How to Trade Iron Condors (Part 2)

11/26/2015 7:00 am EST


John Jagerson

Co-Founder and Contributor,

An iron condor can be designed to accommodate your risk tolerance and account objectives, but those adjustments will always have a tradeoff. As with most option selling strategies, this means there is an exchange of a higher probability of a successful outcome and lower premiums or higher risk and larger premiums.

Most iron condor traders opt for a fairly wide spread between the two short strikes to increase the probability that the underlying ETF won't close at expiration beyond those prices. This obviously reduces the premium paid and should not be taken to extremes.

How far apart those short strikes "should" be is a difficult question to answer. As with trading any option or stock strategy, the answer probably depends on your personal risk tolerance. Getting to know what kind of risk you can tolerate within a trade like this requires some experimentation and paper trading.

We have spent a fair amount of time talking about the tradeoff between probability and premiums so that you will understand the importance of appropriate expectations. Managing risk is a function of position size as well as the choice of strike prices. Getting into a position that is too large for your peace of mind can be a disaster.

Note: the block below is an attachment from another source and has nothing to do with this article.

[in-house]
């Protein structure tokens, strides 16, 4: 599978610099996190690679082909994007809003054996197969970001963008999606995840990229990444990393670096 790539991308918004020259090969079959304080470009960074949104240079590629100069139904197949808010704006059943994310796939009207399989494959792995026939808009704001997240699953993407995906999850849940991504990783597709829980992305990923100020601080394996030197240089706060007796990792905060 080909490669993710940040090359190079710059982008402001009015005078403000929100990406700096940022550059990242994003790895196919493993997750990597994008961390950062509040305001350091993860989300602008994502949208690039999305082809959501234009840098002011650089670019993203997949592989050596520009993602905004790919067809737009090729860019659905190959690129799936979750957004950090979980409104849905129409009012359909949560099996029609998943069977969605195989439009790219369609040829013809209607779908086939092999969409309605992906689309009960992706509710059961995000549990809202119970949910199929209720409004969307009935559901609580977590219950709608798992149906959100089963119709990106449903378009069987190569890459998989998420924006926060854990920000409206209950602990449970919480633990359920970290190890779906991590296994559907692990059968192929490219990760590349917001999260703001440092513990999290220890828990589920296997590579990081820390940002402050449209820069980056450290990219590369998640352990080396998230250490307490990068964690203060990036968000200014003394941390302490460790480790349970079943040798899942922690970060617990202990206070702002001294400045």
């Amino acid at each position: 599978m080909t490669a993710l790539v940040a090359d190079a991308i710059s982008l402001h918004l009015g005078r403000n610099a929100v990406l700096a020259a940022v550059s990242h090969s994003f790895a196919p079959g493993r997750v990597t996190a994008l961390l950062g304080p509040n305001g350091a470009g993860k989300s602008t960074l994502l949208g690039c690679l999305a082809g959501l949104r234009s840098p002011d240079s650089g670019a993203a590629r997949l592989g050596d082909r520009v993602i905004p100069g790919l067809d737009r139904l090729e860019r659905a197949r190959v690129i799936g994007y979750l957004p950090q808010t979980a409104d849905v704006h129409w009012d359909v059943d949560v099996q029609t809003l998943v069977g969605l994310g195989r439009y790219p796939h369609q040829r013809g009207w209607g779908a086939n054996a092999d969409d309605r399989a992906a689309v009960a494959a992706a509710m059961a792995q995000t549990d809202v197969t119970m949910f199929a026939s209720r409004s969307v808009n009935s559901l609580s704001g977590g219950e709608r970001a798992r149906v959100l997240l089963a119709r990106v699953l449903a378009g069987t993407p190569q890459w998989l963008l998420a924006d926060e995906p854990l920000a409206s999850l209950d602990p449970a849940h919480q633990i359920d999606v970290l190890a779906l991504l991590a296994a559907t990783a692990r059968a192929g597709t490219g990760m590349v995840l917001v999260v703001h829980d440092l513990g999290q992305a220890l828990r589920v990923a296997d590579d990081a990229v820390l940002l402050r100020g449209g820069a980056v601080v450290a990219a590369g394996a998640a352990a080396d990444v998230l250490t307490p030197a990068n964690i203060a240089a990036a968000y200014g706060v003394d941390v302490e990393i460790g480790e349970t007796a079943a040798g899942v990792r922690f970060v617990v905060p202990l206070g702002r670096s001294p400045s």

Position sizing for an iron condor is relatively simple because the maximum loss is known in advance. You can consistently size your iron condor trades by allocating a consistent percentage of the portfolio available for these strategies per trade. In the example we used in the first article, we knew that the max loss was $1.04 per share, or $104 per iron condor. If we assume that we are willing to risk 5% of a $5,000 portfolio, then we can use that maximum risk amount to calculate the appropriate position size as two spreads.

1. $5,000 (capital) X 5% (maximum acceptable loss) = $250 (available capital per trade)
2. $250 / $104 = 2 spreads

Being consistent in your position sizing is important and varies based on what strategy you are using and you personal preference. A bad trade can be emotionally trying, but you can minimize those issues by understanding the risk in the trade and staying with small position sizes.

By John Jagerson, of and

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